WPost Says Both Sides Have Withheld Information; Paper Altered Headline Before Final Edition
In its Sunday edition, Washington Post reported on an investigation into what happened the day "John F. Kerry rescued Jim Rassmann from the Bay Hap River in the jungles of Vietnam in March 1969." The Post says their investigation "suggests that both sides have withheld information from the public record and provided an incomplete, and sometimes inaccurate, picture of what took place. But although Kerry's accusers have succeeding in raising doubts about his war record, they have failed to come up with sufficient evidence to prove him a liar. . . . The Post's research shows that both accounts contain significant flaws and factual errors." In the paper's Early Edition, available throughout the DC area on Saturday, the story was headlined, "Swift Boat Accounts Incomplete," with the sub-headline "Charges Roil Kerry Campaign." On Sunday's Final Edition, the sub-headline had been changed to "Critics Fail to Disprove Kerry's Version of Vietnam War Episode."
The Post's ultimate conclusions after probing the charges agree with other analyses, such as the Christian Science Monitor's, which says in this morning's edition that efforts in the media "to fact-check the allegations of Kerry's opponents reveal an incomplete record of the incidents in question including one in which Kerry saved a green beret's life but one that still weighs in favor of the veracity of Kerry's claims."
New Witnesses Back Kerry's Version. Newsweek reports, "As sailors who weren't on Kerry's boat tell the story of what happened on March 13, 1969, Kerry did nothing very heroic. That day Kerry was leading five boats back from a mission up the Bay Hap River. Encountering a fishing net across the canal, the boats split. Kerry and one other boat went through a gap near the right bank, and the other three boats headed through an opening on the left. Suddenly, the lead boat on the left, some 25 yards away from Kerry's boat, hit a mine and stopped dead in the water. . . . When Kerry pulled the man out of the river, they claimed, no one was shooting. Del Sandusky, the man steering Kerry's boat, told a different version to NEWSWEEK. He says his boat was jarred by an explosion, probably from a rocket, knocking the soldier, Jim Rassmann, off the boat. Kerry was thrown against the bulkhead, injuring his arm. Sandusky says he could see muzzle flashes from the jungle and bullets skimming across the water. Sandusky says he can't remember if anyone was still shooting when Kerry pulled Rassmann from the river, but in any case, the boat was banged up and taking on water. An official report made available to NEWSWEEK shows windows blown out and the engine and steering damaged; it's unclear from the report when the damage happened."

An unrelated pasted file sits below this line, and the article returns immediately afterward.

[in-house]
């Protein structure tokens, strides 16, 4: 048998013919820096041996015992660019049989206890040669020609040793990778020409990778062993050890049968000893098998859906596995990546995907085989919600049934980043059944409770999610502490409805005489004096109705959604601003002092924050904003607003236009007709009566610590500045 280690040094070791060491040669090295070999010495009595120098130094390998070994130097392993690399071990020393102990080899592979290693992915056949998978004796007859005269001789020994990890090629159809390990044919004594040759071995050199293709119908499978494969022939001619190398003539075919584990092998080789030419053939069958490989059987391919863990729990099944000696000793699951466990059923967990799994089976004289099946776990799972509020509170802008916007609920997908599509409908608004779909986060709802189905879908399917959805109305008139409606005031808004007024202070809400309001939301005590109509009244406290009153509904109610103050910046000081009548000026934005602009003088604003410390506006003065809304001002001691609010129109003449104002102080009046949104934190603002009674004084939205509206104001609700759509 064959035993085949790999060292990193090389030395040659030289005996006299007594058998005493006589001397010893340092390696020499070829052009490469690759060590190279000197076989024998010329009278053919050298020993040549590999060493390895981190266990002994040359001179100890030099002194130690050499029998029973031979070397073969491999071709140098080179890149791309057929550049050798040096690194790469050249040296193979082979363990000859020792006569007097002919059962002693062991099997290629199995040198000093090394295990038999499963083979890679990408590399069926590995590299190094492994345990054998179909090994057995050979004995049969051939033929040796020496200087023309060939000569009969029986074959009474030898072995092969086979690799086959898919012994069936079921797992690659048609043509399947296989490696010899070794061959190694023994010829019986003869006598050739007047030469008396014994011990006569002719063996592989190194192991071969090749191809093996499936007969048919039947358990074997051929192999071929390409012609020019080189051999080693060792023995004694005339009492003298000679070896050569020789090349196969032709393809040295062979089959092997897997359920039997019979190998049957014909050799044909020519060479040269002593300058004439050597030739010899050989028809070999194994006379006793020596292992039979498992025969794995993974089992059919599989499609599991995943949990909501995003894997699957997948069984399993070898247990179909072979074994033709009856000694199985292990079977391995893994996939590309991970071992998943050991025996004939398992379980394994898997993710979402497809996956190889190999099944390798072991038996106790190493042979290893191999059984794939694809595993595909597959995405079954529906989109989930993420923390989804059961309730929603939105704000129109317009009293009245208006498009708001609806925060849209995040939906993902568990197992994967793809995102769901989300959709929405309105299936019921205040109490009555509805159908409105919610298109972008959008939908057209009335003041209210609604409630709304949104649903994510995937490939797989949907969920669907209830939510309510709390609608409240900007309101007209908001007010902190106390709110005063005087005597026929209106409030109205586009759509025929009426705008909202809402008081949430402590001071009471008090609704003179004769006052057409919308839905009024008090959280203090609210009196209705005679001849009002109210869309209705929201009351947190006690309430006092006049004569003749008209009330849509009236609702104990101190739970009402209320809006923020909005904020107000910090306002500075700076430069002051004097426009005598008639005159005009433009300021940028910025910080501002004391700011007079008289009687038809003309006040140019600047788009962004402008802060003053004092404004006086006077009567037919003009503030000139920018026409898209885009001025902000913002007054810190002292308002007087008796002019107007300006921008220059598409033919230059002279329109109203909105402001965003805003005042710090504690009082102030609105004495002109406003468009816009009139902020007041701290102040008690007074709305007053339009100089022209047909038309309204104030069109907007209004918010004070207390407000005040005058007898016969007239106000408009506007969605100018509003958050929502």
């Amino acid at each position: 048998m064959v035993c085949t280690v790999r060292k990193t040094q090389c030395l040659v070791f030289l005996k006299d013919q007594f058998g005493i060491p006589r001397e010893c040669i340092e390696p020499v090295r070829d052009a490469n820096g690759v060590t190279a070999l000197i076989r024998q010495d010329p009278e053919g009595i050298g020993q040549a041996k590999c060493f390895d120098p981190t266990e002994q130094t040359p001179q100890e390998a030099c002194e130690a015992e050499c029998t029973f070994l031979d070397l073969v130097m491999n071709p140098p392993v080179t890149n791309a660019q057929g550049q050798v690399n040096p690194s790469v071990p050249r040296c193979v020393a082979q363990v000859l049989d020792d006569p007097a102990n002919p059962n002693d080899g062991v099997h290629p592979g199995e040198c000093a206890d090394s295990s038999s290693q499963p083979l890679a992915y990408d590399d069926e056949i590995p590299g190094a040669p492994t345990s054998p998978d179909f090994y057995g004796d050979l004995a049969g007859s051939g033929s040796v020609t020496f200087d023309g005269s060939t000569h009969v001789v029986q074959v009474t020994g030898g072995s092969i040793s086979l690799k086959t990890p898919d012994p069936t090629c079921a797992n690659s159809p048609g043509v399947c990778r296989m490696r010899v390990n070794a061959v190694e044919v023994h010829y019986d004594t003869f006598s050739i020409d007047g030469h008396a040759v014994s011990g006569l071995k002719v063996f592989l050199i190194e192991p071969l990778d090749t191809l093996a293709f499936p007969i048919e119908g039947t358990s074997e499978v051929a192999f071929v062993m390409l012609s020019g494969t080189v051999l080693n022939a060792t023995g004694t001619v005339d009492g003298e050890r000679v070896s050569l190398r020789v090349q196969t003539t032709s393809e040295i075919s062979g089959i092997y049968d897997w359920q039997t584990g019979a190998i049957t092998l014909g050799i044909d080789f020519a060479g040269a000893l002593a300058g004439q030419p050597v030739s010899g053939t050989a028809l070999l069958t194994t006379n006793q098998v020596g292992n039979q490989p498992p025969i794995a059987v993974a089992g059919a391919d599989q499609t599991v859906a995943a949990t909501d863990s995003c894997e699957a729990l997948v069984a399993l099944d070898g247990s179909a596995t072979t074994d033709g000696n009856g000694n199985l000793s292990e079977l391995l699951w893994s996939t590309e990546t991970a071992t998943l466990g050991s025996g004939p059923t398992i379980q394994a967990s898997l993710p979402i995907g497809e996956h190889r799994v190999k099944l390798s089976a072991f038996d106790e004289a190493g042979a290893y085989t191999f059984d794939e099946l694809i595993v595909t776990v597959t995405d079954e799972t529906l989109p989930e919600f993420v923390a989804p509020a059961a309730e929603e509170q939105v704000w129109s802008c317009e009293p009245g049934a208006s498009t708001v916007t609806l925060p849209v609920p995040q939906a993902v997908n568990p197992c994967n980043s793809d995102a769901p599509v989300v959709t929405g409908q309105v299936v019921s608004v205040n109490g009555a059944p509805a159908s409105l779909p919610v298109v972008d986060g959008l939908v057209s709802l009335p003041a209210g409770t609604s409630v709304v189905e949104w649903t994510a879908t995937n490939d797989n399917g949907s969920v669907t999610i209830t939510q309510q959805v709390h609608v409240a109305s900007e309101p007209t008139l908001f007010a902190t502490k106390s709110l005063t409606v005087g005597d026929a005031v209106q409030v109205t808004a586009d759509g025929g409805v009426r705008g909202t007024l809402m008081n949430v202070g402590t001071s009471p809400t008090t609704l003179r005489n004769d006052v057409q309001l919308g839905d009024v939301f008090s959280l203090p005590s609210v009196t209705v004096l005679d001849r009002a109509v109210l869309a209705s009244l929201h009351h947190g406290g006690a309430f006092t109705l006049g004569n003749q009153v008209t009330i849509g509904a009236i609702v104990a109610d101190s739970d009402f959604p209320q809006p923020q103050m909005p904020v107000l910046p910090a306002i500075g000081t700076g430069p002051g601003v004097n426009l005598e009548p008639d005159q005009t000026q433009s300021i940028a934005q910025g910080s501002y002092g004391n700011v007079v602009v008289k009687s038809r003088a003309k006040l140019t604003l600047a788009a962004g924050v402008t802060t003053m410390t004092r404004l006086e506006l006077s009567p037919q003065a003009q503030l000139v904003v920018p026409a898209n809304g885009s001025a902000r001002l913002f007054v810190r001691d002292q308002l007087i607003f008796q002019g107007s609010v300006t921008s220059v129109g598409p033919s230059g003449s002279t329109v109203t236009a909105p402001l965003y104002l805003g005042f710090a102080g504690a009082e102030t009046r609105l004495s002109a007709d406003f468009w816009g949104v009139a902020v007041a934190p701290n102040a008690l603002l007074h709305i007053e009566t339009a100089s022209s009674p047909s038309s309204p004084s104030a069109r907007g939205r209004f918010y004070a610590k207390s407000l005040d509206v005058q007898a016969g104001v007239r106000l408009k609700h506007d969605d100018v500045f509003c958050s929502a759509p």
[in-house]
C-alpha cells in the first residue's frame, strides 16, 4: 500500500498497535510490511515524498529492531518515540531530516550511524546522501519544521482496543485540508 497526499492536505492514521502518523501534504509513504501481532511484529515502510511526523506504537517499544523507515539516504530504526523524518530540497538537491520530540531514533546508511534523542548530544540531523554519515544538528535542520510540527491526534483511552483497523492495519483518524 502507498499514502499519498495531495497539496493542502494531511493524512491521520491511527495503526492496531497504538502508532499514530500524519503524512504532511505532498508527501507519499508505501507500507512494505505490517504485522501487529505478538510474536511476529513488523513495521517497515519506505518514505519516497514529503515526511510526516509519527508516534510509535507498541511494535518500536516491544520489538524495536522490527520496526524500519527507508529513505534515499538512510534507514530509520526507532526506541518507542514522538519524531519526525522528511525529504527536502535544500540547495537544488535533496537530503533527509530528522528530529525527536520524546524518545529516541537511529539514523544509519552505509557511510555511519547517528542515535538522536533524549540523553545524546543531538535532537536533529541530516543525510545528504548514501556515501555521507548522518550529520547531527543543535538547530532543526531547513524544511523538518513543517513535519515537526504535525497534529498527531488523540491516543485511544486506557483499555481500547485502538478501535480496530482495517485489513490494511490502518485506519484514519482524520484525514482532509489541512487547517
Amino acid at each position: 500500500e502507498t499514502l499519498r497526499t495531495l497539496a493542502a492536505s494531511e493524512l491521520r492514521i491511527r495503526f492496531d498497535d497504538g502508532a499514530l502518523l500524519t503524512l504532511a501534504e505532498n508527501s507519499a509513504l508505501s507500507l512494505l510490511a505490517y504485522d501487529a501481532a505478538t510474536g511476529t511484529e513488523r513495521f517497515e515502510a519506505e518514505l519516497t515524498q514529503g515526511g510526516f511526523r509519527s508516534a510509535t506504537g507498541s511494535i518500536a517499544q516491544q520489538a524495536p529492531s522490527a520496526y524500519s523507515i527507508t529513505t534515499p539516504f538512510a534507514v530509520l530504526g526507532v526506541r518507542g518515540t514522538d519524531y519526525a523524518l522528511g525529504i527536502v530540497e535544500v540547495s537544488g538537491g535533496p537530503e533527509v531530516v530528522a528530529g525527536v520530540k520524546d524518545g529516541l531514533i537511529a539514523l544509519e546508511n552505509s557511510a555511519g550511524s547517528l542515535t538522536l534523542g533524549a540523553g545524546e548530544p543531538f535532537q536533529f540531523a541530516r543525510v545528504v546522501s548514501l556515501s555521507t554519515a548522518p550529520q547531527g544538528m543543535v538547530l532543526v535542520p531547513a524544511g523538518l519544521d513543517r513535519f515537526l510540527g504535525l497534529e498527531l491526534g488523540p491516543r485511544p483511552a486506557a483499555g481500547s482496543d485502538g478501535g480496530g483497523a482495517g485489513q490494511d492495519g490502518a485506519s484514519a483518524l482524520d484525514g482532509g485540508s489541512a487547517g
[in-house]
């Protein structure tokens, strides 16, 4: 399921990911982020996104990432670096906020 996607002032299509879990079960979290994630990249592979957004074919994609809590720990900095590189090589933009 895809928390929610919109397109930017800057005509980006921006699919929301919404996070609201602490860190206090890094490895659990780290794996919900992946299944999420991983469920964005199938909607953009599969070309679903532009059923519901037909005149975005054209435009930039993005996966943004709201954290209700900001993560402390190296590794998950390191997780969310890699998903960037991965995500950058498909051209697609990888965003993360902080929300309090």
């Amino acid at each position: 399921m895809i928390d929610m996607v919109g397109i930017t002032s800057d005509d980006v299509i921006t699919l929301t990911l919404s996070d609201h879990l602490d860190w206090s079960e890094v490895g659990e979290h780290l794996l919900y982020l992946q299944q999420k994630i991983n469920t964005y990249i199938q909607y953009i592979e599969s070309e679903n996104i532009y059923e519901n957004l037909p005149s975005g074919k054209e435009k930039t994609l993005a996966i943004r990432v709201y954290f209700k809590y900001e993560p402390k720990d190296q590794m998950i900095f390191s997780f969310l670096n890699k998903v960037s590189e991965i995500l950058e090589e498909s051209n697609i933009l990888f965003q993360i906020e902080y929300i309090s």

The Chicago Tribune reports that one of its editors, William Rood, "who served alongside Democratic presidential candidate John Kerry during the Vietnam War, stepped forward Saturday to dispute attacks challenging Kerry's integrity and war record." Rood says "recent portrayals of Kerry's actions published in the best-selling book 'Unfit for Command' are wrong and smear the reputations of veterans who served with Kerry." In his Chicago Tribune op-ed in the, Rood wrote, "There were three swift boats on the river that day in Vietnam more than 35 years ago three officers and 15 crew members. Only two of those officers remain to talk about what happened on February 28, 1969. One is John Kerry, the Democratic presidential candidate who won a Silver Star for what happened on that date. I am the other. . . . Many of us wanted to put it all behind us the rivers, the ambushes, the killing. . . . I know that what some people are saying now is wrong. While they mean to hurt Kerry, what they're saying impugns others who are not in the public eye."